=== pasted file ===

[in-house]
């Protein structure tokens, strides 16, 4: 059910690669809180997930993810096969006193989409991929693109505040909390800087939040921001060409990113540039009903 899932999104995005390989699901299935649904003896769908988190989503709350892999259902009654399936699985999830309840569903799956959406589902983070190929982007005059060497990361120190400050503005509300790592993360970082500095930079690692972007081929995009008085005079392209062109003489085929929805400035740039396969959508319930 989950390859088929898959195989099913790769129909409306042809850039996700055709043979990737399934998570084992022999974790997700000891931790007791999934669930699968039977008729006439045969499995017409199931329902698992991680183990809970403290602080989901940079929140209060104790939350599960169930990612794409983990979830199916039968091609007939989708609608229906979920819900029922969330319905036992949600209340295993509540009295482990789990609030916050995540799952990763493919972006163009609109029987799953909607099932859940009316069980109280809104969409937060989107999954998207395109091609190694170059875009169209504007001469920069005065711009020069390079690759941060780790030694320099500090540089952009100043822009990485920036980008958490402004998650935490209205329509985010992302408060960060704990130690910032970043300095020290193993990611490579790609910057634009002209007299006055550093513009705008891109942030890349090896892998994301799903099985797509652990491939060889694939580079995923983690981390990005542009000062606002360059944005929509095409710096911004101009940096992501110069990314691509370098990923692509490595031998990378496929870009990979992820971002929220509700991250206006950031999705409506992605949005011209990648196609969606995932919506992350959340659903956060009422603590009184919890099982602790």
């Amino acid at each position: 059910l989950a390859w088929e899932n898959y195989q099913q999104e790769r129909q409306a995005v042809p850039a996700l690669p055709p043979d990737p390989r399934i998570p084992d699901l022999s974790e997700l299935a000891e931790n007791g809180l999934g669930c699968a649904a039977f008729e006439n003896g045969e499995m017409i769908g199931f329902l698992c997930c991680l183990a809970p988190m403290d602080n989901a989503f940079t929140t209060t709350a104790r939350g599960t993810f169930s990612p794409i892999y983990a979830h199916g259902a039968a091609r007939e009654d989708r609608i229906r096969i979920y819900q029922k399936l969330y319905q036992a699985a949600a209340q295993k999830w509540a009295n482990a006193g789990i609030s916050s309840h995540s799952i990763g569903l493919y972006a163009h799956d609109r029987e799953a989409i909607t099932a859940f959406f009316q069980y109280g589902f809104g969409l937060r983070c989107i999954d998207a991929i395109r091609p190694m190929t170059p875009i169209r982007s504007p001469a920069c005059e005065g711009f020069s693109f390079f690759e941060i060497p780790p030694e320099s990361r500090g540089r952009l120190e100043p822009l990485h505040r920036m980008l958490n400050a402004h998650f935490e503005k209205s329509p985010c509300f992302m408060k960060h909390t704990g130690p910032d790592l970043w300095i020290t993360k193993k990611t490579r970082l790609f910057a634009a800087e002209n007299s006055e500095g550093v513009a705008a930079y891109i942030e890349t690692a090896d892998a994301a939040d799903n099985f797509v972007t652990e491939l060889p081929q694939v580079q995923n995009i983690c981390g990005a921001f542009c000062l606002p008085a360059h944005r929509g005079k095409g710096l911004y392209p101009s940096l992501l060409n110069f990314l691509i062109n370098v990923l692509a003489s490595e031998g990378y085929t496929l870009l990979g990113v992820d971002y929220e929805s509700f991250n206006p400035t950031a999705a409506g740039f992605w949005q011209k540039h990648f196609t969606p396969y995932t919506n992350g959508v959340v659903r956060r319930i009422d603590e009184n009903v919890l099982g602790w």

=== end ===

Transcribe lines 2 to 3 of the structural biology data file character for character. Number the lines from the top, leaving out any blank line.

């Protein structure tokens, strides 16, 4: 059910690669809180997930993810096969006193989409991929693109505040909390800087939040921001060409990113540039009903 899932999104995005390989699901299935649904003896769908988190989503709350892999259902009654399936699985999830309840569903799956959406589902983070190929982007005059060497990361120190400050503005509300790592993360970082500095930079690692972007081929995009008085005079392209062109003489085929929805400035740039396969959508319930 989950390859088929898959195989099913790769129909409306042809850039996700055709043979990737399934998570084992022999974790997700000891931790007791999934669930699968039977008729006439045969499995017409199931329902698992991680183990809970403290602080989901940079929140209060104790939350599960169930990612794409983990979830199916039968091609007939989708609608229906979920819900029922969330319905036992949600209340295993509540009295482990789990609030916050995540799952990763493919972006163009609109029987799953909607099932859940009316069980109280809104969409937060989107999954998207395109091609190694170059875009169209504007001469920069005065711009020069390079690759941060780790030694320099500090540089952009100043822009990485920036980008958490402004998650935490209205329509985010992302408060960060704990130690910032970043300095020290193993990611490579790609910057634009002209007299006055550093513009705008891109942030890349090896892998994301799903099985797509652990491939060889694939580079995923983690981390990005542009000062606002360059944005929509095409710096911004101009940096992501110069990314691509370098990923692509490595031998990378496929870009990979992820971002929220509700991250206006950031999705409506992605949005011209990648196609969606995932919506992350959340659903956060009422603590009184919890099982602790």
């Amino acid at each position: 059910l989950a390859w088929e899932n898959y195989q099913q999104e790769r129909q409306a995005v042809p850039a996700l690669p055709p043979d990737p390989r399934i998570p084992d699901l022999s974790e997700l299935a000891e931790n007791g809180l999934g669930c699968a649904a039977f008729e006439n003896g045969e499995m017409i769908g199931f329902l698992c997930c991680l183990a809970p988190m403290d602080n989901a989503f940079t929140t209060t709350a104790r939350g599960t993810f169930s990612p794409i892999y983990a979830h199916g259902a039968a091609r007939e009654d989708r609608i229906r096969i979920y819900q029922k399936l969330y319905q036992a699985a949600a209340q295993k999830w509540a009295n482990a006193g789990i609030s916050s309840h995540s799952i990763g569903l493919y972006a163009h799956d609109r029987e799953a989409i909607t099932a859940f959406f009316q069980y109280g589902f809104g969409l937060r983070c989107i999954d998207a991929i395109r091609p190694m190929t170059p875009i169209r982007s504007p001469a920069c005059e005065g711009f020069s693109f390079f690759e941060i060497p780790p030694e320099s990361r500090g540089r952009l120190e100043p822009l990485h505040r920036m980008l958490n400050a402004h998650f935490e503005k209205s329509p985010c509300f992302m408060k960060h909390t704990g130690p910032d790592l970043w300095i020290t993360k193993k990611t490579r970082l790609f910057a634009a800087e002209n007299s006055e500095g550093v513009a705008a930079y891109i942030e890349t690692a090896d892998a994301a939040d799903n099985f797509v972007t652990e491939l060889p081929q694939v580079q995923n995009i983690c981390g990005a921001f542009c000062l606002p008085a360059h944005r929509g005079k095409g710096l911004y392209p101009s940096l992501l060409n110069f990314l691509i062109n370098v990923l692509a003489s490595e031998g990378y085929t496929l870009l990979g990113v992820d971002y929220e929805s509700f991250n206006p400035t950031a999705a409506g740039f992605w949005q011209k540039h990648f196609t969606p396969y995932t919506n992350g959508v959340v659903r956060r319930i009422d603590e009184n009903v919890l099982g602790w």